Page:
Puberty age can affect people's risk of developing diseases like diabetes, heart disease, cancer as well as onset of menopause, researchers say.
Researchers from the MRC Epidemiology Unit at the university of Cambridge, United Kingdom analyzed data from the UK Biobank of about half a million people.
The researchers examined the onset of puberty in boys and girls and grouped them accordingly.
For girls, early puberty was between the ages of eight and 11. Late puberty was between the ages of 15 and 19. For boys, normal puberty was between the ages of nine and 14.
The team linked early and late puberty to conditions and diseases such as cancers (breast and cervical), heart attacks, angina, hypertension, early menopause, preeclampsia, stillbirth, asthma, obesity, depression and glaucoma.
People who went through puberty early had around 50 percent higher risks for type 2 diabetes and heart disease. However, women and men who went through puberty late had a higher risk of developing asthma.
Lead author, Dr Felix Day, said, "From a biological point of view, it's actually quite fascinating that something that happens when you're a teenager can have an effect on diseases that you wouldn't encounter until middle age. I find that quite astonishing. The move towards earlier puberty is an added risk factor in terms of development of particularly metabolic diseases."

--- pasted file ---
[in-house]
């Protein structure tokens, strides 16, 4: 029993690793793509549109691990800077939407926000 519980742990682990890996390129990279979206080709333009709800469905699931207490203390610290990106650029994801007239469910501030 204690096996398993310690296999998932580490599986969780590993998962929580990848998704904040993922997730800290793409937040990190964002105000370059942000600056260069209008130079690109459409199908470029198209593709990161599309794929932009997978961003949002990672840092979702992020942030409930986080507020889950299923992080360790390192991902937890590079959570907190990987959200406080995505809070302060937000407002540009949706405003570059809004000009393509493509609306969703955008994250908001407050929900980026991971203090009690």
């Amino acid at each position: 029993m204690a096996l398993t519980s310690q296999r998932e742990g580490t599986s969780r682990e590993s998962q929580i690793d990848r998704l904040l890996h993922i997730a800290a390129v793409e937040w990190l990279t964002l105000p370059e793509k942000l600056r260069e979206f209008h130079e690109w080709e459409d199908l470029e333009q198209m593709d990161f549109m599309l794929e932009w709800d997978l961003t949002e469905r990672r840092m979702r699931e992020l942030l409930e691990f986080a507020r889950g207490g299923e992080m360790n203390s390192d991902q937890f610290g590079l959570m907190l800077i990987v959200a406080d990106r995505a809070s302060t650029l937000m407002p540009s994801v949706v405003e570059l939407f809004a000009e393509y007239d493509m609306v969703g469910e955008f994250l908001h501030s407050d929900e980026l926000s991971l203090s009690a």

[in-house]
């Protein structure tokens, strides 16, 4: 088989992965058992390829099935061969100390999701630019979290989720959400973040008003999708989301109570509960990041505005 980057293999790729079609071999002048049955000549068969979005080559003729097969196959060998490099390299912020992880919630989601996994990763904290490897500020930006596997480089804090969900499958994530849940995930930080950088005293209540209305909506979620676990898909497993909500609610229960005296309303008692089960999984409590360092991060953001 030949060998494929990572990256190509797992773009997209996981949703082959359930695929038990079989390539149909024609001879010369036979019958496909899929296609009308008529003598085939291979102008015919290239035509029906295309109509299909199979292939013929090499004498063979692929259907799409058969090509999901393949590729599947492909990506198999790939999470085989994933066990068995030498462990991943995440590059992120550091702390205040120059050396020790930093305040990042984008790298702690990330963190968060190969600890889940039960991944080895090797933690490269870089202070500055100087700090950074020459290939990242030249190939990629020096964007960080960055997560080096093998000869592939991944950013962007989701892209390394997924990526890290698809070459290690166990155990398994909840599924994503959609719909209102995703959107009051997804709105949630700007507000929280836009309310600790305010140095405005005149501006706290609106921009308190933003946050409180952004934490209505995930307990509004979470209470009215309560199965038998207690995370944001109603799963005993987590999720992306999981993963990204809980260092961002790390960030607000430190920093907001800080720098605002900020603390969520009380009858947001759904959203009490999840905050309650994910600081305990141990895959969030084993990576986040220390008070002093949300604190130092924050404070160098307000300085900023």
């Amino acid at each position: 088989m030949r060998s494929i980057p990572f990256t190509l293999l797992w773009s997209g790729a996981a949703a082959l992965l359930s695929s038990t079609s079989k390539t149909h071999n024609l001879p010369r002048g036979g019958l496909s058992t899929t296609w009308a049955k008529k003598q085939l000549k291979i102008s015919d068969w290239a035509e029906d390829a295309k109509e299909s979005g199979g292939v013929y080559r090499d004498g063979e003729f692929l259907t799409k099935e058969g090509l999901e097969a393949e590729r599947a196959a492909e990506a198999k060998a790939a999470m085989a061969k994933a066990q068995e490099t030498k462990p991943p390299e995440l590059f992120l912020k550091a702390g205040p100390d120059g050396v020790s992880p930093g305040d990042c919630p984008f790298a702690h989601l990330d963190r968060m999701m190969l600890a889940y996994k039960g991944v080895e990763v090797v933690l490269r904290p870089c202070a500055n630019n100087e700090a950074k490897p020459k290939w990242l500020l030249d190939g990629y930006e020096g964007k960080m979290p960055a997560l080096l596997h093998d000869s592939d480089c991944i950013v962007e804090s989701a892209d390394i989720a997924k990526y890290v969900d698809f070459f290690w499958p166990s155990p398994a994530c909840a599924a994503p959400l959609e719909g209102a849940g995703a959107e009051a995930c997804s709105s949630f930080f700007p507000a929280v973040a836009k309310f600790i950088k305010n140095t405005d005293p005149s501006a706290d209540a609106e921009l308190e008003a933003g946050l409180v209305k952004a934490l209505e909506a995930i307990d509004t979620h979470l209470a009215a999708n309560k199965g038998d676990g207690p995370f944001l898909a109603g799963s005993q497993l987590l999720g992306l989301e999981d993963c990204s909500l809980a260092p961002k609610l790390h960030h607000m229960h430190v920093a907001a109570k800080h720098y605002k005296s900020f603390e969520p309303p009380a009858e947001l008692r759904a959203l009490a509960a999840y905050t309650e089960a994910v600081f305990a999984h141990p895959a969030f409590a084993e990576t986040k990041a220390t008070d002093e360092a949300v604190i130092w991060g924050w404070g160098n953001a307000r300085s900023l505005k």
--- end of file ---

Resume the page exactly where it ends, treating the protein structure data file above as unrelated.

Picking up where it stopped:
The researchers said that puberty age affects the conditions via hormones and concluded that puberty age altered people's odds of developing certain diseases.
Dr. John Perry, from the MRC Epidemiology Unit, "We are continuing to work to understand how puberty timing impacts later health and how this information may be used alongside efforts to support healthy lifestyle changes and prevent disease. It is important to note that the increase in disease risk attributable to puberty timing is still relatively modest and represents one of many factors that contribute to the overall risk of developing disease."
The study is published in Scientific Reports.